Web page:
by Marilyn and Keith Davis

"Feathers on the Ground"

Peregrine Falcon

        It’s true! Surprises are common when you go ‘birding’. Our Field Trip to look for birds took us to the Parowan Gap. The Parowan Gap is an awesome place that looks like an earthquake fault, torn through the middle of a small mountain range.

        At the Parowan Gap parking lot and along the road to the east where we were walking, we found lots and lots of feathers, from different bird species. Hummmmm! What happened? It looked like someone had been plucking feathers from a chicken, designated for a BBQ. But, there was no sign of a peregrine falconsBBQ. Everyone had their own reason for the feathers on the ground, but we soon saw the real answer to the feather mystery on the very top of a cliff face, overlooking the road. There were two Peregrine Falcons. One was busily plucking away the feathers from a destined dinner (it wasn’t chicken) while the second Peregrine watched and waited. The feathers had been blown down to the parking lot day after day from the Peregrine Falcon’s cliff top table. When the meal was ready, we saw the two birds return to their nest hidden in a cliff ledge just feet away from the plucking sight. Were there any babies to be fed, or were they just taking the catch of the day home? It’s a great find to see one Peregrine, but to see two, and in action, was exhilarating.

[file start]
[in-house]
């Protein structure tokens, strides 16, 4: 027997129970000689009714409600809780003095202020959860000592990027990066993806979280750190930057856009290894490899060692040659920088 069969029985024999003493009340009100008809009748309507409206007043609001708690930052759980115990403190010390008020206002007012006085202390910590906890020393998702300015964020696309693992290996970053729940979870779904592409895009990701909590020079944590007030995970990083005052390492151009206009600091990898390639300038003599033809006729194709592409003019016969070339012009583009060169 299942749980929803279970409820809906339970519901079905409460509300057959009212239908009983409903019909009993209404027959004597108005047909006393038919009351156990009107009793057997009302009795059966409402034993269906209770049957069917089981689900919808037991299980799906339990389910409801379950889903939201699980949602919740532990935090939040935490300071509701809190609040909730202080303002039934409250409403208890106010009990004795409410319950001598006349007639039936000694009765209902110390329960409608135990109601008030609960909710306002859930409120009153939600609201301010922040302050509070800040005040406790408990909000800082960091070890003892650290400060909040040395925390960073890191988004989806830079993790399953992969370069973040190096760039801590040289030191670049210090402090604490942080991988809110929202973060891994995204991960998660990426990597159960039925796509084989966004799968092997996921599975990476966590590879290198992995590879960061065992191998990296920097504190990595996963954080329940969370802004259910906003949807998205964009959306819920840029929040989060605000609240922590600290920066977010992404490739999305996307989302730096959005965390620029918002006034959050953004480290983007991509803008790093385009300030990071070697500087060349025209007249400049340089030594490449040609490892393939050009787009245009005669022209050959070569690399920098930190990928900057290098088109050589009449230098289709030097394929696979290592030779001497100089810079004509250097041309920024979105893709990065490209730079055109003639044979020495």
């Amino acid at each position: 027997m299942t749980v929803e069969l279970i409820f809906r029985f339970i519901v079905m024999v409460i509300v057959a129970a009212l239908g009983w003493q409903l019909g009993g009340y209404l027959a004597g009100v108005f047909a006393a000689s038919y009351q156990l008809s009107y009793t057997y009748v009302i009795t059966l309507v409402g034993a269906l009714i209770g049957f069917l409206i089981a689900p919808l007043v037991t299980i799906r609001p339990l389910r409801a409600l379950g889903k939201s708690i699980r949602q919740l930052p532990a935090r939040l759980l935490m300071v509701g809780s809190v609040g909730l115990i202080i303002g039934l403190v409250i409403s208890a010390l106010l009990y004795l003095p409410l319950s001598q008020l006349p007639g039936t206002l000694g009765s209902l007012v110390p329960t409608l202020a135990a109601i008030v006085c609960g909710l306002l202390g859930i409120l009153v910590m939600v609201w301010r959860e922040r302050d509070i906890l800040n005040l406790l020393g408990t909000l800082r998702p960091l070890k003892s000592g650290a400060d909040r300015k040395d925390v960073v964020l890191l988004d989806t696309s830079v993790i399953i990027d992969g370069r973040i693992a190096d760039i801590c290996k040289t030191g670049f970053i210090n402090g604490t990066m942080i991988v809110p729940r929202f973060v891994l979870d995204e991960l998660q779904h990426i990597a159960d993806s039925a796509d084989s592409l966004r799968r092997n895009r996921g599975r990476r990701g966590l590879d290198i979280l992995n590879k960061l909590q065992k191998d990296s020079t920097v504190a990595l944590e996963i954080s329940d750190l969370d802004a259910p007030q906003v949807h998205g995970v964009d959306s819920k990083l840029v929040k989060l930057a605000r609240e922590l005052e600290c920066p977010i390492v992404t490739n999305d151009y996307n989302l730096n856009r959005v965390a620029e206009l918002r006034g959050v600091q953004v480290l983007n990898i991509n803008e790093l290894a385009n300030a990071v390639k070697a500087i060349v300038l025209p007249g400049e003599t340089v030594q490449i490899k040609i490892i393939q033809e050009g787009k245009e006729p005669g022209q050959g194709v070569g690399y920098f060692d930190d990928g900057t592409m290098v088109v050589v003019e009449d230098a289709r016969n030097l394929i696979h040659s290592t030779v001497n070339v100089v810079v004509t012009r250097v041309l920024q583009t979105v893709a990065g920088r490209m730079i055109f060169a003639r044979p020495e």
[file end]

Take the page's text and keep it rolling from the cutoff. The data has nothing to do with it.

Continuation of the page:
The Peregrine Falcon was formerly endangered until it was reintroduced in a good many regions. The Peregrine Falcon has pointed wings, narrow tail, and quick, powerful wingbeats. It is a small 16 inches, but has the ability to dive at speeds up to 200 mph. Using its great speed, the Falcon delivers a powerful blow to its prey with a half-closed foot. It retrieves the bird either in midair or after it falls to the ground. Prey can be anything from duck, pheasant or pigeon to meadowlark, wren or bluebird, etc. etc.

        Peregrines have been seen throughout southern Utah. If you would like to encounter this magnificent Falcon, come along on one of our Red Cliffs Audubon Field Trip. Next one is Saturday, April 13, 2013. We are heading to the Henderson Ponds. Meet at the BLM parking lot at 7:00 a.m. For information about birds or Field Trips call 435 673-0996. Public is welcome. Marilyn Davis is this week’s artist.

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